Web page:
Monday, November 06, 2006

Reactions to Hussein's sentence

Predictably enough, Saddam Hussein has been sentenced to death after a trial that can best be described using Amnesty International's phrase, "a shabby affair, marred by serious flaws" (also predictably enough).
I'm no great fan of the guy - he has some serious psychological issues - but I can't help thinking that, given that large sectors of the the world insisted on making him their problem back in 2003, they should have followed through and insisted on an international tribunal to try him, in at least a token attempt at objectivity. Instead, after a dodgy local affair, which that nice Mr. Bush described as "a milestone in the Iraqi people's efforts to replace the rule of a tyrant with the rule of law", we will end up with a tawdry, old-style stringing up.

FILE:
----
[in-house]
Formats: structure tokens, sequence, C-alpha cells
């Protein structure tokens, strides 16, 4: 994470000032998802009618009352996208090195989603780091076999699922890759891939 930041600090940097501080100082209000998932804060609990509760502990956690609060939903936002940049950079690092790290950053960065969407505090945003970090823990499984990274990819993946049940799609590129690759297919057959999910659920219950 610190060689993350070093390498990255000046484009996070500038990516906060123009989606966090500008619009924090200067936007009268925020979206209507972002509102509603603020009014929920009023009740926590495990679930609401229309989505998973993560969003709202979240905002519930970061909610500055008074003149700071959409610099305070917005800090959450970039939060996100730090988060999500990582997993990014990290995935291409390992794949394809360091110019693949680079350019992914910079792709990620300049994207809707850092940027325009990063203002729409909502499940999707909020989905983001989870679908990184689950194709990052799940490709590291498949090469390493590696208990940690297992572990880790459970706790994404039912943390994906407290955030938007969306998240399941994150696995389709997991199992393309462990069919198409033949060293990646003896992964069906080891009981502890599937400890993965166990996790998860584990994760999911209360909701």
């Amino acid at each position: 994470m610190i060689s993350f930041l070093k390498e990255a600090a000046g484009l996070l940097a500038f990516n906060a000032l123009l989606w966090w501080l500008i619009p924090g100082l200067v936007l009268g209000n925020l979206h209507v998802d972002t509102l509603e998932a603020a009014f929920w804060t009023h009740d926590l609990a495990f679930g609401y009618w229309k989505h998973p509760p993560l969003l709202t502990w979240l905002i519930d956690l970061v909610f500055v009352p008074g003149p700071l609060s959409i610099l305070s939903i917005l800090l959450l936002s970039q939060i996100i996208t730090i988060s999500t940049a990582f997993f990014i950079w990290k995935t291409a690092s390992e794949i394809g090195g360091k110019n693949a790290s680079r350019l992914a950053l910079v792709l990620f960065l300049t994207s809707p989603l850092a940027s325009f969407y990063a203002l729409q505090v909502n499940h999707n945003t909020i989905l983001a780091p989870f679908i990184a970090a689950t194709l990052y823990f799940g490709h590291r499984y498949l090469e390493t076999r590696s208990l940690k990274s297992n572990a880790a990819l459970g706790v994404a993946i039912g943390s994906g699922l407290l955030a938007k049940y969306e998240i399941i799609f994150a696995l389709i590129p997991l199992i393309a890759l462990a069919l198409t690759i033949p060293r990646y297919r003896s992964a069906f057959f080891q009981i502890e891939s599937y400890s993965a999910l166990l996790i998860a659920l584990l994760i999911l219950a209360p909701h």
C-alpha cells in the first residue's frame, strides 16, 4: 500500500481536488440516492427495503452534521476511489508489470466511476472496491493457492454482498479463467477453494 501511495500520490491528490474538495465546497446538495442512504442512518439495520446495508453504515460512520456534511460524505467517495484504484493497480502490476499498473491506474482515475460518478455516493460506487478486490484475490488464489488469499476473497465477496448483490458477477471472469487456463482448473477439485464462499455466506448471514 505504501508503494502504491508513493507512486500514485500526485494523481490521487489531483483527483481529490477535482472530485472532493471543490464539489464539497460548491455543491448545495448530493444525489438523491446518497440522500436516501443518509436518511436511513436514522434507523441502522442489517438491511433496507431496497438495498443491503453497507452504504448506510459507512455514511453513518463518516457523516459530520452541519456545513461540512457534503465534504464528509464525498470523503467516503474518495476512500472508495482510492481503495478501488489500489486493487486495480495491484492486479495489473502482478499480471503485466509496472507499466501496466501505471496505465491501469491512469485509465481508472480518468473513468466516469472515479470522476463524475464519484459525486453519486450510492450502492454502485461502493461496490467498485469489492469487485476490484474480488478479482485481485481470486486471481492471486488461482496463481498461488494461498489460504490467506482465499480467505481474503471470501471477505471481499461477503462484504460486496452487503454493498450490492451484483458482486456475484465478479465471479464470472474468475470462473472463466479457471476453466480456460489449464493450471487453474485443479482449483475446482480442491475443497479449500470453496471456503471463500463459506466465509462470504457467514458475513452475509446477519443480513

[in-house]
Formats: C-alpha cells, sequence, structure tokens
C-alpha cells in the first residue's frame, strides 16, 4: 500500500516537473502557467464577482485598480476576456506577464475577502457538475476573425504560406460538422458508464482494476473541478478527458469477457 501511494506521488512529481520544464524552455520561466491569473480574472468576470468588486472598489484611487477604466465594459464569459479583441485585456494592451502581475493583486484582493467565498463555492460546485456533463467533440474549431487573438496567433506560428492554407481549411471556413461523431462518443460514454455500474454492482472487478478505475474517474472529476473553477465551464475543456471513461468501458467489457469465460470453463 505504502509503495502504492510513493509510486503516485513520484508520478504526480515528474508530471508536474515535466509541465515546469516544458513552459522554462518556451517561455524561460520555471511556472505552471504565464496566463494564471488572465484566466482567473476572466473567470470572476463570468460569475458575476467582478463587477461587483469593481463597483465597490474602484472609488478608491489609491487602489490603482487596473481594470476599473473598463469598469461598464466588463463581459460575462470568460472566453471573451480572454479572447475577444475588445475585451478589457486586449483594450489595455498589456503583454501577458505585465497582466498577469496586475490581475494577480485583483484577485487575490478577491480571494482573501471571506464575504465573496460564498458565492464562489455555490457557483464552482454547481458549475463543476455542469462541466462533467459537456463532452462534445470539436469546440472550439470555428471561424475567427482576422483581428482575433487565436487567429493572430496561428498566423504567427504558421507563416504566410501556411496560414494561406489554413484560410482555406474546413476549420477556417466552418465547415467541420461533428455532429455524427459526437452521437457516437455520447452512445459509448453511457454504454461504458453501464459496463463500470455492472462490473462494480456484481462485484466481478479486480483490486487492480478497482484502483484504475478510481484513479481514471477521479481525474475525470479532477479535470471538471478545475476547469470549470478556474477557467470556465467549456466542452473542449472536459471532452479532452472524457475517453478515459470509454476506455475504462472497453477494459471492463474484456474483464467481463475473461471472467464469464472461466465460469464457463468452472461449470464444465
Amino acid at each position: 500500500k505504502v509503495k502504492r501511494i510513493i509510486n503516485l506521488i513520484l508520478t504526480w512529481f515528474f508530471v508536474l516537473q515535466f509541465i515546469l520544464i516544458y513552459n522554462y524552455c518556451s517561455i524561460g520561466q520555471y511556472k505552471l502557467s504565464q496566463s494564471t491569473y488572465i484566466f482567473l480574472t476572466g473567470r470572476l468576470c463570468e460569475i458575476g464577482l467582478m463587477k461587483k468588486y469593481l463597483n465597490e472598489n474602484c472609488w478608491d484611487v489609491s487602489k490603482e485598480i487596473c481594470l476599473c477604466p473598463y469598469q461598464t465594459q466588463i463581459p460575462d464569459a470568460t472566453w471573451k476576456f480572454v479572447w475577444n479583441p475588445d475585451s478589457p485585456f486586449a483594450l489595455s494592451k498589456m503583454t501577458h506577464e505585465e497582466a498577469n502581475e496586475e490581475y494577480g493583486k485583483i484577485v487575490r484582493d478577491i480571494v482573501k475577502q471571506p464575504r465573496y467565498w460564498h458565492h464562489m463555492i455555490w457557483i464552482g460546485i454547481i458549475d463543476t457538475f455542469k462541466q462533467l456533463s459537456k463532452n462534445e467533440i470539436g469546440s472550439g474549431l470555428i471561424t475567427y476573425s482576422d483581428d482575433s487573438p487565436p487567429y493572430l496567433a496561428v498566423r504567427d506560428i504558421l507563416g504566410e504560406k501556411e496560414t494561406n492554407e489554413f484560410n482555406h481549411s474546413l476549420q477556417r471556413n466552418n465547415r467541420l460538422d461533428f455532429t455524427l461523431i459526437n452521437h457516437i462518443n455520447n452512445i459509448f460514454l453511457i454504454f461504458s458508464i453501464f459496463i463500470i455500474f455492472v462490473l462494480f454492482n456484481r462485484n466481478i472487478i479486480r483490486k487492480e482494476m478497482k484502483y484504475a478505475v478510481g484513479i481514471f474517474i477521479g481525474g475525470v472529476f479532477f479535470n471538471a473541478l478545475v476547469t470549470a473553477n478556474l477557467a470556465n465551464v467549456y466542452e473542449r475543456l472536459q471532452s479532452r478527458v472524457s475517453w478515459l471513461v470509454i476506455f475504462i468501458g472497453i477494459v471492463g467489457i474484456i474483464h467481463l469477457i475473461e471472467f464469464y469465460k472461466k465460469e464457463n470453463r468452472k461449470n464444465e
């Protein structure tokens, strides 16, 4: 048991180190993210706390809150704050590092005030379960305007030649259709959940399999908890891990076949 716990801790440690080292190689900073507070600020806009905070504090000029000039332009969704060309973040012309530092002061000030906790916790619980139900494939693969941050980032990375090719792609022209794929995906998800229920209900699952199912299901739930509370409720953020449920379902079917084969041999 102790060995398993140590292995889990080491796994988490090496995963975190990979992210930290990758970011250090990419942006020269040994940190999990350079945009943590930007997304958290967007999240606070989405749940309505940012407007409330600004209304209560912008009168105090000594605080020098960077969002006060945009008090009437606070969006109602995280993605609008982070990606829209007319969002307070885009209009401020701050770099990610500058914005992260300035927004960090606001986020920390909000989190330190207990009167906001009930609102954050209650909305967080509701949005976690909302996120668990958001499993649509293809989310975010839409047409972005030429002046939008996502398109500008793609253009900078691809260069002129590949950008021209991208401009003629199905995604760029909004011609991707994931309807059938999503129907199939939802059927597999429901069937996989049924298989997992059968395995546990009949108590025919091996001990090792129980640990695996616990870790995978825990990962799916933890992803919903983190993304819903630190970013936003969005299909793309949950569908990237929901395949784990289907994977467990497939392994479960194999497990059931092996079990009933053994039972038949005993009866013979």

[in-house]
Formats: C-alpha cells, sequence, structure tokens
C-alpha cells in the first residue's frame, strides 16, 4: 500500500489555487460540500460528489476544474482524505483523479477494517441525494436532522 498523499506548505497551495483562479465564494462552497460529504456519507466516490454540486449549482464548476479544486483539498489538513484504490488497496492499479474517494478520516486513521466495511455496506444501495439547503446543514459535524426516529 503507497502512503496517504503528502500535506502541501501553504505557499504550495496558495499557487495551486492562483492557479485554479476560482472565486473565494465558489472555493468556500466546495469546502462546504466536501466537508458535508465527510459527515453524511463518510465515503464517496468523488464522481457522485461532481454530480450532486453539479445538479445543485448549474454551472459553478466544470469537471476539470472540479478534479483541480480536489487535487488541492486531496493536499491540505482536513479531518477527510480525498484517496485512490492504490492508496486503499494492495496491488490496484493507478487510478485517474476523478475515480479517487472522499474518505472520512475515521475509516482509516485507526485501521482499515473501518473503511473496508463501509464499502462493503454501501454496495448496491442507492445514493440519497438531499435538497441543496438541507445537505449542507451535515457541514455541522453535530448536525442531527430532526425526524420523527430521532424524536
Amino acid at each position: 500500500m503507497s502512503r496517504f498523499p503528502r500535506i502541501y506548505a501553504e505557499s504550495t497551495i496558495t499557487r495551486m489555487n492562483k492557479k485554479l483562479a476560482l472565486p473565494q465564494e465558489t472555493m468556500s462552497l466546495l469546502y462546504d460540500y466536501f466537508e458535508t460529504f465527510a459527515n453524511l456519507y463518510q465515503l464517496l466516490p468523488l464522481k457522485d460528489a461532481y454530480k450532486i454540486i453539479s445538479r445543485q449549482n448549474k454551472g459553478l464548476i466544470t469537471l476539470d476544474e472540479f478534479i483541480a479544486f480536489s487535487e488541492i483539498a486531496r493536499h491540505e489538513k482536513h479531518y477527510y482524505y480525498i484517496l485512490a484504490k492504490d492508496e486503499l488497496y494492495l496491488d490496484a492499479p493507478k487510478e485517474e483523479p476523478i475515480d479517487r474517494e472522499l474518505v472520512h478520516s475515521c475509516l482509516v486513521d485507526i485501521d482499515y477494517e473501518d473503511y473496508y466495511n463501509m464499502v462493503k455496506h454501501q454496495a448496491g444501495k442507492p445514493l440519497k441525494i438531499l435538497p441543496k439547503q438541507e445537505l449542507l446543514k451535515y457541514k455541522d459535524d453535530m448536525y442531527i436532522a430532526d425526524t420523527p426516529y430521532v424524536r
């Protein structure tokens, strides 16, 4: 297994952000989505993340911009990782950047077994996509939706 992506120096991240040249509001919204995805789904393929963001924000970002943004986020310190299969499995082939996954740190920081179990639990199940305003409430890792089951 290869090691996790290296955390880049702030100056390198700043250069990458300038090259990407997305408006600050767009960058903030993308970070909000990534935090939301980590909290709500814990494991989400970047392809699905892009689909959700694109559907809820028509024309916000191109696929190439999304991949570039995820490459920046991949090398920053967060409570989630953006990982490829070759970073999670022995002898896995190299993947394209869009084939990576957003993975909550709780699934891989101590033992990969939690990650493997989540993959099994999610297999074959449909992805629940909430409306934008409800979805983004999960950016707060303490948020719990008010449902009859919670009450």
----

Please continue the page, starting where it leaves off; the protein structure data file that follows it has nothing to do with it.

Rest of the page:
What I found even more surprising, though, was the world reaction to the sentence. Bush's glee was to be expected - the Americans have never quite grown out of their Wild West penchant for capital punishment. Canada's Stephen Harper doesn't seem to have any views on the subject, or hasn't noticed yet (also expected).
But supposedly civilized Britain seems quite happy with the death sentence and most of the other European leaders have fudged the issue, with only Ireland and little Finland having had the guts to come out and denounce it and to remind people that "the EU opposes capital punishment in all cases".
Meanwhile, Hussein will become a martyr to the Sunni cause, and the destabilization of the country and the whole area caused by the US invasion will continue to worsen.
Some solution...

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